Originally posted by normbenign
That would depend on the country in which the English is spoken, and in the USA even the region or State would make a difference.
How would either of us collect on such a bet?
I can picture a cop in NYC, or New Orleans questioning a suspect: "Whom did you shoot?" and everyone in the room hysterical with laughter. Grammar in English is generally alte ...[text shortened]... s like "shew", or "doth" which showed up regularly in 17th and 18th century writings and speech.
With his usual dishonesty, Normbenign desperately attempts to cover up the fact that he's dead wrong.
Not even Sh76 himself has attempted to argue that my grammatical correction was mistaken.
In Sh76's sentence, the formal grammatical distinction between 'who' and 'whom' does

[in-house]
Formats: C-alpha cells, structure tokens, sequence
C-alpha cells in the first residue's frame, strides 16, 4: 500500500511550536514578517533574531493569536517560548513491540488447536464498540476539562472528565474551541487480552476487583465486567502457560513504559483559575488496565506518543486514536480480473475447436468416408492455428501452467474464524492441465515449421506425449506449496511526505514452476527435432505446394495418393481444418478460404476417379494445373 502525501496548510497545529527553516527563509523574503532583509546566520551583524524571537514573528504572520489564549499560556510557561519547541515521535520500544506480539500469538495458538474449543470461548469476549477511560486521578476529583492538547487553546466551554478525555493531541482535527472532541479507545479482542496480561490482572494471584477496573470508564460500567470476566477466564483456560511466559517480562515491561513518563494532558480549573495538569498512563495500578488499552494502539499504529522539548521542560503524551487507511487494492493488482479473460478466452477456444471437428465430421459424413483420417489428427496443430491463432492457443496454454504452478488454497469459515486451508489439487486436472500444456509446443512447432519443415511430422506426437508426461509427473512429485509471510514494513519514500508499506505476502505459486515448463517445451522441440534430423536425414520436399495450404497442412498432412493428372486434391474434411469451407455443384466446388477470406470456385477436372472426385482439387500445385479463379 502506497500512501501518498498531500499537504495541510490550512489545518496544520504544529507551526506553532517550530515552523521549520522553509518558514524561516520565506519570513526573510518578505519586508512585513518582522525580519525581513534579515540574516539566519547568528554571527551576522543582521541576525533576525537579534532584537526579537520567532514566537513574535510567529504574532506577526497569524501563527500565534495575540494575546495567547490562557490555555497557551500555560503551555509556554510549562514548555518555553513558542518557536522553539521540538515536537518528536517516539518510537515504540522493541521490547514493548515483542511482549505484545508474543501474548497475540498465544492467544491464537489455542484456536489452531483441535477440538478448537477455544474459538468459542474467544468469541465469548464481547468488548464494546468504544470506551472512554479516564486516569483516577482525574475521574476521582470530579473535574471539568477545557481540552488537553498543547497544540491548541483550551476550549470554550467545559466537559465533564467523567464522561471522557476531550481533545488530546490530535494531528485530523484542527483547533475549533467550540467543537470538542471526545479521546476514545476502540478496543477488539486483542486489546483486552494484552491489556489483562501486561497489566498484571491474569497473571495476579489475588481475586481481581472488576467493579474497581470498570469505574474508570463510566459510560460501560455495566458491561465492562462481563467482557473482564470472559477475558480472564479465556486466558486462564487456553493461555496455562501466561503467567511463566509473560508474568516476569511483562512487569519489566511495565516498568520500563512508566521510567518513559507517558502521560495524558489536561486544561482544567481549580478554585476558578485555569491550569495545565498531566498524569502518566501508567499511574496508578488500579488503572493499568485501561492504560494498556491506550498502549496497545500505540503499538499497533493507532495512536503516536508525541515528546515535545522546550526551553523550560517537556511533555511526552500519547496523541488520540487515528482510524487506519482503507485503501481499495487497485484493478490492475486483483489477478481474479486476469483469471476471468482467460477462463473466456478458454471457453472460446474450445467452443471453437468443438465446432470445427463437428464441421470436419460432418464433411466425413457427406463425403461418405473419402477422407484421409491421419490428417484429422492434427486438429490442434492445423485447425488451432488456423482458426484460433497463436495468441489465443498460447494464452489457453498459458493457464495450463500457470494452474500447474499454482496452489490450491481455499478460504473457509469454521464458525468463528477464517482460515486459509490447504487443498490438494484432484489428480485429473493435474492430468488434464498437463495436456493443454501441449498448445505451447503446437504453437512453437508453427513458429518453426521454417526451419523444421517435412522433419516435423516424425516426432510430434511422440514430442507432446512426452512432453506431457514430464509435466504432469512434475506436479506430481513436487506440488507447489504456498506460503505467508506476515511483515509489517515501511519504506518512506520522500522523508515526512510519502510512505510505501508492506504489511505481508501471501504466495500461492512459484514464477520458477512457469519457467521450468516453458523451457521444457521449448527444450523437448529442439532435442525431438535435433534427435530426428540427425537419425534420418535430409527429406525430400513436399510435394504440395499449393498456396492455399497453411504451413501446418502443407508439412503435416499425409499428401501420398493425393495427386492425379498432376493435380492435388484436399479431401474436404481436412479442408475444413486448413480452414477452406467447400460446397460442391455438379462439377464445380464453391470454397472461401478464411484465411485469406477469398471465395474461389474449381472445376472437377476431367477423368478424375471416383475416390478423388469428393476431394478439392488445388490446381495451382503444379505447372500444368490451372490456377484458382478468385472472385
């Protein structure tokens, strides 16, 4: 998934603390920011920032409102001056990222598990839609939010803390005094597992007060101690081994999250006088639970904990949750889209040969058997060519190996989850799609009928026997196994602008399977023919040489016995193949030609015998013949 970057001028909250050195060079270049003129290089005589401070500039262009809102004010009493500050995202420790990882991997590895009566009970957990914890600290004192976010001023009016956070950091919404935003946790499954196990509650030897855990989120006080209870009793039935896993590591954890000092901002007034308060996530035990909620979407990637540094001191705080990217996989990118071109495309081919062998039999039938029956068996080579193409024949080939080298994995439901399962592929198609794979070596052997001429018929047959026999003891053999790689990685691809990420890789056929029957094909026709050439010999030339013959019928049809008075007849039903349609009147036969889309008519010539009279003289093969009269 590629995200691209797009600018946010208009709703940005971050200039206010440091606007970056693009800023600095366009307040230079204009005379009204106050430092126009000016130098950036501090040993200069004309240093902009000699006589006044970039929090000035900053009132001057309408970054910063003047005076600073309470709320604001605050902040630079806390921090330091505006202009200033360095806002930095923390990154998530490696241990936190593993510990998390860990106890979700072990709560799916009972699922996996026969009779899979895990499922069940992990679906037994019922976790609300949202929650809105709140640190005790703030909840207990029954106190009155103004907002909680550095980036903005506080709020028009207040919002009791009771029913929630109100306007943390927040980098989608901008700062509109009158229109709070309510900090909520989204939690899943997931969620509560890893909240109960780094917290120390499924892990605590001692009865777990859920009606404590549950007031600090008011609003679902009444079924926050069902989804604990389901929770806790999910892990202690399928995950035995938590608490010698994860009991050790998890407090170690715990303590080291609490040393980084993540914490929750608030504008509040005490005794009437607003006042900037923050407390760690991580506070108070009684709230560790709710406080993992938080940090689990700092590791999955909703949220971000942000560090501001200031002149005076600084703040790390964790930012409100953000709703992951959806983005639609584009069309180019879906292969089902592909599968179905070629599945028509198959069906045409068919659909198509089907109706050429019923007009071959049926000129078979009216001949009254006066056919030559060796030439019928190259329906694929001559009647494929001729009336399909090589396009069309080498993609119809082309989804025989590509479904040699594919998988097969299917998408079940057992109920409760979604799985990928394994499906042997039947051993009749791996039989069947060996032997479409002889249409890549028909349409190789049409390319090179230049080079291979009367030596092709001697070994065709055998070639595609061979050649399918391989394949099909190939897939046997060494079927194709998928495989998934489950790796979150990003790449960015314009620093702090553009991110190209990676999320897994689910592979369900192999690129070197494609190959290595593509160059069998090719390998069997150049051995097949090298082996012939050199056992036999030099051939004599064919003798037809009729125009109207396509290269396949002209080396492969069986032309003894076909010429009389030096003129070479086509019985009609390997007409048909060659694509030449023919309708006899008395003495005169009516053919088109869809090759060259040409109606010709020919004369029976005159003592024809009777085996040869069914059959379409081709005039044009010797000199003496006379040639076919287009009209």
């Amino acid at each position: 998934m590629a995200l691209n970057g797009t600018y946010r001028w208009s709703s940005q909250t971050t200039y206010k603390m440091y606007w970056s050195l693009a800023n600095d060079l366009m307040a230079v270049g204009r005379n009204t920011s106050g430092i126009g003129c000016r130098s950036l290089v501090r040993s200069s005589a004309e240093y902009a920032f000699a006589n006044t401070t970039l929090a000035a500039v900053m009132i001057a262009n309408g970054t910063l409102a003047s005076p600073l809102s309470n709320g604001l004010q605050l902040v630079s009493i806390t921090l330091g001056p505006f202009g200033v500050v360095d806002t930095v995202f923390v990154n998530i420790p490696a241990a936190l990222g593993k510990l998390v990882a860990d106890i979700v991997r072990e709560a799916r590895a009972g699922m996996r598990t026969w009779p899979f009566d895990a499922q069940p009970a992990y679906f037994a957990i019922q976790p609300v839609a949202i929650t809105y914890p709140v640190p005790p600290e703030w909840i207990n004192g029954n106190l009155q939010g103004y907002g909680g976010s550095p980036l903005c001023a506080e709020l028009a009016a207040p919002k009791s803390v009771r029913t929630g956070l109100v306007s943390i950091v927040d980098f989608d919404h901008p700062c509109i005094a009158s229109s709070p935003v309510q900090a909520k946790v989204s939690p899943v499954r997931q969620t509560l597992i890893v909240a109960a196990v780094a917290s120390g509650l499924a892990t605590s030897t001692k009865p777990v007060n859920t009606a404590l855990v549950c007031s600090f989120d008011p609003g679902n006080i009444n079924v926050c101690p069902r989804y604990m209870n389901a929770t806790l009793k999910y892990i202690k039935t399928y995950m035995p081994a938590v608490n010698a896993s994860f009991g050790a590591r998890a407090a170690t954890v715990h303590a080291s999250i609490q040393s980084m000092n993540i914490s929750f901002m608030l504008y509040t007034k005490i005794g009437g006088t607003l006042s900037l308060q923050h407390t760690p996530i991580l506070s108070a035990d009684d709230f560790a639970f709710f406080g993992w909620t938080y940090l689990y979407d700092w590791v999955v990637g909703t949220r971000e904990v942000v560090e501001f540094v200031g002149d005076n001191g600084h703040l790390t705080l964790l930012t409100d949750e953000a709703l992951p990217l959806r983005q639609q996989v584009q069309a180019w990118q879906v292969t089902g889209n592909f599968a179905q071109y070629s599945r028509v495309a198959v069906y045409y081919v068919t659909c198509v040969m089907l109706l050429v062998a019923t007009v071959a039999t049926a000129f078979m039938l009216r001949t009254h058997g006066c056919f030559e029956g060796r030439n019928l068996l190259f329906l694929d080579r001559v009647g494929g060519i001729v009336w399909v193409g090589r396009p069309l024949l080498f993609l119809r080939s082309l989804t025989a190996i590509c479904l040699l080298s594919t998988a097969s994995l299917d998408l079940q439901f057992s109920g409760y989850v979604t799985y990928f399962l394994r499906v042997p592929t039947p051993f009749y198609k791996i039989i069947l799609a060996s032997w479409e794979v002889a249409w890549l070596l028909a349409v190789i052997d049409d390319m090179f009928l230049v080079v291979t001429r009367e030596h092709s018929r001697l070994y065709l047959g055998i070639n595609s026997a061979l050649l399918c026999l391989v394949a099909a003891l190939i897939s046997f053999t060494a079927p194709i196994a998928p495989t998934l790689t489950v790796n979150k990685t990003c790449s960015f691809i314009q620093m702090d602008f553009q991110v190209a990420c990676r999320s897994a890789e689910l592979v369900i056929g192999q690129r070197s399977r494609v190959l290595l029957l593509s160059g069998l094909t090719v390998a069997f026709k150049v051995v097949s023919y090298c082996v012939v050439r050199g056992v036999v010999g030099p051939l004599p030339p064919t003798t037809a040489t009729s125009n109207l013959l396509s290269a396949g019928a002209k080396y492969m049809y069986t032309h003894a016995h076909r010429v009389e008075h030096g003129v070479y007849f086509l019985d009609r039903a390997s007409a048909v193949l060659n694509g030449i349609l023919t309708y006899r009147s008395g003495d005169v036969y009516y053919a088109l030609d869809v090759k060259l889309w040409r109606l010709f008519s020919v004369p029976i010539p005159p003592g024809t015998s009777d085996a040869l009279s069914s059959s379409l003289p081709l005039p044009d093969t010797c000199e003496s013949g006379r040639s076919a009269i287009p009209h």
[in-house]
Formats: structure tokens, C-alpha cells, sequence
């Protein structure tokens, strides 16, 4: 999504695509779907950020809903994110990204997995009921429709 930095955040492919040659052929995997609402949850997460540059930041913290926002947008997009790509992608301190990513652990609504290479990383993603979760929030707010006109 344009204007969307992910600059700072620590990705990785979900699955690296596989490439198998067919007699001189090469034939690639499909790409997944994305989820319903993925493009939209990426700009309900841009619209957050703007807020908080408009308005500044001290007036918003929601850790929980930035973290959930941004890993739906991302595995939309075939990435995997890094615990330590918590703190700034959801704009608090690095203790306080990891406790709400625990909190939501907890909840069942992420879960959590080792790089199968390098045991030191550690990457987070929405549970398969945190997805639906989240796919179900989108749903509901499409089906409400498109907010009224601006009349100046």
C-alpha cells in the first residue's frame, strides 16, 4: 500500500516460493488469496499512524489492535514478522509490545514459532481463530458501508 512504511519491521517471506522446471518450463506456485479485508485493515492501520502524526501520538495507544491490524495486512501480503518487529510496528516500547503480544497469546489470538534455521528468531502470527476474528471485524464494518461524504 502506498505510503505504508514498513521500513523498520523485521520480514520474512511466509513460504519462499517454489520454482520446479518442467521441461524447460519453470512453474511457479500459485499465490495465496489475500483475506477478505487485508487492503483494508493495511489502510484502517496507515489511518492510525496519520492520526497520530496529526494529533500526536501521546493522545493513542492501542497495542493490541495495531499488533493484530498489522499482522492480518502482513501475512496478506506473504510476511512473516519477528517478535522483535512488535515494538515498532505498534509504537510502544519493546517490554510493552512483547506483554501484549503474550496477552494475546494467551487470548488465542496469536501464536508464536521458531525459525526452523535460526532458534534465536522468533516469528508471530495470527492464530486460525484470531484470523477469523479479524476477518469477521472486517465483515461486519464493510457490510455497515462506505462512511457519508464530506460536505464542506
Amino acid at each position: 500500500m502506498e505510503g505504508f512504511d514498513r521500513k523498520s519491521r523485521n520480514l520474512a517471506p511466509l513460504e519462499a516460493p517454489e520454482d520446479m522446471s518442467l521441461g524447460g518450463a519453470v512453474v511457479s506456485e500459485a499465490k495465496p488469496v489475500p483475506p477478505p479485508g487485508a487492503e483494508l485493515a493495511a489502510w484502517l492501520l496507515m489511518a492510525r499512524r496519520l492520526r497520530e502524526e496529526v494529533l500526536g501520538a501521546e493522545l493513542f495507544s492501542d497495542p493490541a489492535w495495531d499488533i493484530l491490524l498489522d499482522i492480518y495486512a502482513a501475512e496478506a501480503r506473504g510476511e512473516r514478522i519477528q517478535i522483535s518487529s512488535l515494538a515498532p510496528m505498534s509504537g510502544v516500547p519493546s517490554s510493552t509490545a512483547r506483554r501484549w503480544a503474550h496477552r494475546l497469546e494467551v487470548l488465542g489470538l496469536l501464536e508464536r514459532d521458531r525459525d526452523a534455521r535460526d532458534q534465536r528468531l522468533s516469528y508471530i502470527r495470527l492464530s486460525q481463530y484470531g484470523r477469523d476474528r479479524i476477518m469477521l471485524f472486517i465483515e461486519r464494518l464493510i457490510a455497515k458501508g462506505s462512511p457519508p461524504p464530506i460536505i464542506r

*not* 'depend upon the country in which the English is spoken'. Given that Sh76's an
American, I assumed that the context here is *standard American English in writing*.
Now I suppose that Normbenign could find some grammatically ignorant Americans
(like himself) who might say, 'Who did you shoot?' in *casual speech*, but that's
*irrelevant* to its grammatical incorrectness in *formal writing*. Contrary to what
Normbenign (who's nearly illiterate) desperately wants to believe, grammatical questions
are not settled by asking the 'lowest common denominator' of English speakers.
Is Normbenign disappointed that none of his fellow right-wing white Americans (who may
hate me almost as much he does) have hastened to offer to bet their life savings upon
the proposition that he must be right and I must be wrong on a question of English grammar?